Return to Sender: Colorado’s Response to Controversial Election Mailer

By: Anna Pesetski

COVID-19 has spurred a whole host of challenges in 2020 and the upcoming presidential election in November is no exception to these challenges. Given the concerns with voters travelling to the polls to cast their ballots in person, many states have opted for voting by mail. In response to the surge in mail-in voting, the United States Postal Service circulated a mailer to all fifty states and the District of Columbia containing information about the process of voting by mail. Top election officials in states across the nation have expressed concerns and frustrations with the mailer because its content conflicts with state election laws, likely causing voter confusion. The mailer has sparked controversy among Democrats, who have communicated growing fears that these mailers have been distributed out of political bias because of President Trump’s aversion to voting by mail. These fears have been exacerbated by the fact that Postmaster General Louis DeJoy has made large donations to the president’s campaign. Continue reading

Are long lines to vote in Georgia unconstitutional? We may soon find out

By Alex Lipow

In recent years, Georgia has become a posterchild for election controversies and administrative snafus. Election disputes have ranged from claims of unconstitutional racial gerrymandering to allegations of a conflict of interest in administering the 2018 gubernatorial election. With these issues in the background, a federal court is wrestling with a more fundamental question: do long voting lines in Georgia—which were the longest in the country in 2018 and 29 percent longer in black neighborhoods than in white neighborhoods—violate the U.S. Constitution?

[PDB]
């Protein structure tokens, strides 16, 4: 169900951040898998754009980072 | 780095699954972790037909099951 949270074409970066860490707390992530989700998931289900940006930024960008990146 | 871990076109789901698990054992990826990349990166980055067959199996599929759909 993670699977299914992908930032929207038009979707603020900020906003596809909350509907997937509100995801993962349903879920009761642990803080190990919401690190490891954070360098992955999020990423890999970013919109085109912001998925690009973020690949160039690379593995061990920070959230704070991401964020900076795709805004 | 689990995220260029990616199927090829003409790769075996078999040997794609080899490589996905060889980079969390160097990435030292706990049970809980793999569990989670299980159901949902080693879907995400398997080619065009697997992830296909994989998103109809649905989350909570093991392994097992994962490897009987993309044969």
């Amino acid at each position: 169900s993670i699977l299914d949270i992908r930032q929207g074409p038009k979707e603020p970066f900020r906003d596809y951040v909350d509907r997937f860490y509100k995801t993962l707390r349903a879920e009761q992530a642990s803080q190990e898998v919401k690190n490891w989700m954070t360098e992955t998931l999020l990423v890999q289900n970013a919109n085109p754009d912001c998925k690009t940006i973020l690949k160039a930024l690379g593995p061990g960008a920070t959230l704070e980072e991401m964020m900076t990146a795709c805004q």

On August 6, 2020, three Georgia voters, the Democratic Senatorial Campaign Committee, and the Democratic Party of Georgia (the “Plaintiffs”) filed suit against Georgia’s secretary of state, members of nine county boards of election from counties with some of the longest lines in the most recent election, and members of Georgia’s State Election Board (the “Defendants”). In their complaint, the Plaintiffs contend that the long voting lines, which have become longer and longer in each of the most recent elections, stem from the Defendants’ “persistent closure and consolidation of polling locations and failure to provide adequate election equipment, elections officials and volunteers with sufficient training, available technicians to address technical problems that arise, sufficient time to set up polling locations, and emergency paper ballots for backup when equipment breaks down or malfunctions.” 

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HB 1169, North Carolina’s COVID-19 Election Remedy: A Sufficient Compromise or Too Far and Not Enough?

By: Forrest Via

It’s no news to anyone that the COVID-19 pandemic has significantly changed how Americans go about their daily lives, affecting many activities that we once took for granted as safe. Voting has not been spared from this list. With the November 2020 election quickly approaching, states across the country have adopted measures aimed at ensuring the safety of those casting ballots and supervising the polls on November 3.

North Carolina is one such state. This summer, the North Carolina General Assembly passed HB 1169 (now Session Law (NCSL) 2020-17 after Governor Roy Cooper’s signature in June), a bipartisan piece of legislation that, among its many provisions, lowers the state’s absentee ballot witness requirement to one person; allows individuals to request absentee ballots via email or fax; and provides funding for election officials to carry out their duties in the face of challenges presented by the pandemic.